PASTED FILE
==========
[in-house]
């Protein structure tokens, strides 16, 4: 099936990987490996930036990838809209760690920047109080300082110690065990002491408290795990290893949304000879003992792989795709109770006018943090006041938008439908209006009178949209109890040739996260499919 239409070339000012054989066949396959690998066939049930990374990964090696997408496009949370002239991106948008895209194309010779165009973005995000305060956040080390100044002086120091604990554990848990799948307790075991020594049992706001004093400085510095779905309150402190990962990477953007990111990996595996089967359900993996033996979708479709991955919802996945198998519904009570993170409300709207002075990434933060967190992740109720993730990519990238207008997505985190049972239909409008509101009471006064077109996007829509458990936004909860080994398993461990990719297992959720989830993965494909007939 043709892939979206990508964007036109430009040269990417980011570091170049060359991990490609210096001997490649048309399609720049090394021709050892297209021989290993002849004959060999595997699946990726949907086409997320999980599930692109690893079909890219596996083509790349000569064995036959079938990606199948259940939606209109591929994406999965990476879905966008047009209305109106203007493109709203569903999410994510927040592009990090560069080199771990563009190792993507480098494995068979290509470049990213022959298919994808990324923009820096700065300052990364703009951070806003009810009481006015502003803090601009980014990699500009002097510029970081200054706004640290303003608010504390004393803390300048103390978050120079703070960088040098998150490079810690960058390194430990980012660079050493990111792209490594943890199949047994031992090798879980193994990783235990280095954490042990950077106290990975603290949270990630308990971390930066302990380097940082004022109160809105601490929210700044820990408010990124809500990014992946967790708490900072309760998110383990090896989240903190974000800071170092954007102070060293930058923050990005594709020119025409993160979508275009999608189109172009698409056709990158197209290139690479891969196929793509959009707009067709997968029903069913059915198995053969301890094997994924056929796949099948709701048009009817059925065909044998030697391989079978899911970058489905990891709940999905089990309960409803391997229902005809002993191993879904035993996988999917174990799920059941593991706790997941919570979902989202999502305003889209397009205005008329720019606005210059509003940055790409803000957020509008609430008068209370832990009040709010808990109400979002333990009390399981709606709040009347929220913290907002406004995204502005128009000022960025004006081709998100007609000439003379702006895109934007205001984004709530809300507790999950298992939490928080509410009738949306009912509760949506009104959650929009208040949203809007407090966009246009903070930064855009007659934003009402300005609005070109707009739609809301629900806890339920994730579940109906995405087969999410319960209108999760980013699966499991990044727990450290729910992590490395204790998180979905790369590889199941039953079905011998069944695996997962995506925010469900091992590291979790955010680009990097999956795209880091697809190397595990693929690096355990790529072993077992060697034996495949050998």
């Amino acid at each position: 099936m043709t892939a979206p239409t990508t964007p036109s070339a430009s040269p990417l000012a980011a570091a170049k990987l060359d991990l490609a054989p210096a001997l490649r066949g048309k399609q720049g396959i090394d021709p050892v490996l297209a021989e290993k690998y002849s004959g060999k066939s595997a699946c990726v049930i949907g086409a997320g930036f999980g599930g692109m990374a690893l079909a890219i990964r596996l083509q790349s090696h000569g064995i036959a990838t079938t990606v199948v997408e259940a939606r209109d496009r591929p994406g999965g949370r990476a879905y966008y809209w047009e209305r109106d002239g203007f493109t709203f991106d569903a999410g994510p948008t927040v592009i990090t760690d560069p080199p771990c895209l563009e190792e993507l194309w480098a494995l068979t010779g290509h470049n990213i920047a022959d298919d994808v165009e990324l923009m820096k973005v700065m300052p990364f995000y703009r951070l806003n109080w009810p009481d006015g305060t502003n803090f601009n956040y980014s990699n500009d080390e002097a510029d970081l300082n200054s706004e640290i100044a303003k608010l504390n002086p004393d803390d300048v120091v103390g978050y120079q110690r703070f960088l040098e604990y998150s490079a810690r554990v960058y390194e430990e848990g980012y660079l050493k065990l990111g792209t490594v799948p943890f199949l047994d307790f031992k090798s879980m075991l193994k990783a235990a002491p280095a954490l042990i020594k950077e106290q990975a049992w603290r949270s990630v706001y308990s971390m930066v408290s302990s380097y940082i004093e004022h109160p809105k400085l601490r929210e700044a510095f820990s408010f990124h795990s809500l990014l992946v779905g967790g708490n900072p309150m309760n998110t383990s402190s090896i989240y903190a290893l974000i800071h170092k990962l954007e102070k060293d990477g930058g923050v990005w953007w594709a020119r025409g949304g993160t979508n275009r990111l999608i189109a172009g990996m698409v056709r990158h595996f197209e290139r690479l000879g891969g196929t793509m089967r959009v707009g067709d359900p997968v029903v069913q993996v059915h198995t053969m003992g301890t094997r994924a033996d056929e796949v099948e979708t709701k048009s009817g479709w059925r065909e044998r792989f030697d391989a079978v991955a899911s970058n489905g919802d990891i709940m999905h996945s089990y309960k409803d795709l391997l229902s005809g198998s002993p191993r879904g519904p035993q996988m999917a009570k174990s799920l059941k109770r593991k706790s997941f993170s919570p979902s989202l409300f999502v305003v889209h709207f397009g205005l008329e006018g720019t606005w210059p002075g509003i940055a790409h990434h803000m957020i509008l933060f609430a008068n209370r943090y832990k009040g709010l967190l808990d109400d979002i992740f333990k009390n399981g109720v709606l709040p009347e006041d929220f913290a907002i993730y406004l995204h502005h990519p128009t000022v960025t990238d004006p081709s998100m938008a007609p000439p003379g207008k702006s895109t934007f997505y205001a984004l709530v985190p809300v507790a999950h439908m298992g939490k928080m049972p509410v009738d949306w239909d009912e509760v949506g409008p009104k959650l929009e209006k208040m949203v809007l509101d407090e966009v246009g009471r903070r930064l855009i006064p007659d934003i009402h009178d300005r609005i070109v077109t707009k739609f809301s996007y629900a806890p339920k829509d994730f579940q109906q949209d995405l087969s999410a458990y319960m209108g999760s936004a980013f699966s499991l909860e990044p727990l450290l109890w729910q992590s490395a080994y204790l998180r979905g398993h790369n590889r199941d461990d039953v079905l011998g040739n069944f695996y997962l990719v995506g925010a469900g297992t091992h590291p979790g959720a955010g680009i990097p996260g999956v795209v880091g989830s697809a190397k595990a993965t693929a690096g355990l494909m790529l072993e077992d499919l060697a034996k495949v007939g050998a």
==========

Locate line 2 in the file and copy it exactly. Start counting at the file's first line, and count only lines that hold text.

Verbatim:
């Protein structure tokens, strides 16, 4: 099936990987490996930036990838809209760690920047109080300082110690065990002491408290795990290893949304000879003992792989795709109770006018943090006041938008439908209006009178949209109890040739996260499919 239409070339000012054989066949396959690998066939049930990374990964090696997408496009949370002239991106948008895209194309010779165009973005995000305060956040080390100044002086120091604990554990848990799948307790075991020594049992706001004093400085510095779905309150402190990962990477953007990111990996595996089967359900993996033996979708479709991955919802996945198998519904009570993170409300709207002075990434933060967190992740109720993730990519990238207008997505985190049972239909409008509101009471006064077109996007829509458990936004909860080994398993461990990719297992959720989830993965494909007939 043709892939979206990508964007036109430009040269990417980011570091170049060359991990490609210096001997490649048309399609720049090394021709050892297209021989290993002849004959060999595997699946990726949907086409997320999980599930692109690893079909890219596996083509790349000569064995036959079938990606199948259940939606209109591929994406999965990476879905966008047009209305109106203007493109709203569903999410994510927040592009990090560069080199771990563009190792993507480098494995068979290509470049990213022959298919994808990324923009820096700065300052990364703009951070806003009810009481006015502003803090601009980014990699500009002097510029970081200054706004640290303003608010504390004393803390300048103390978050120079703070960088040098998150490079810690960058390194430990980012660079050493990111792209490594943890199949047994031992090798879980193994990783235990280095954490042990950077106290990975603290949270990630308990971390930066302990380097940082004022109160809105601490929210700044820990408010990124809500990014992946967790708490900072309760998110383990090896989240903190974000800071170092954007102070060293930058923050990005594709020119025409993160979508275009999608189109172009698409056709990158197209290139690479891969196929793509959009707009067709997968029903069913059915198995053969301890094997994924056929796949099948709701048009009817059925065909044998030697391989079978899911970058489905990891709940999905089990309960409803391997229902005809002993191993879904035993996988999917174990799920059941593991706790997941919570979902989202999502305003889209397009205005008329720019606005210059509003940055790409803000957020509008609430008068209370832990009040709010808990109400979002333990009390399981709606709040009347929220913290907002406004995204502005128009000022960025004006081709998100007609000439003379702006895109934007205001984004709530809300507790999950298992939490928080509410009738949306009912509760949506009104959650929009208040949203809007407090966009246009903070930064855009007659934003009402300005609005070109707009739609809301629900806890339920994730579940109906995405087969999410319960209108999760980013699966499991990044727990450290729910992590490395204790998180979905790369590889199941039953079905011998069944695996997962995506925010469900091992590291979790955010680009990097999956795209880091697809190397595990693929690096355990790529072993077992060697034996495949050998």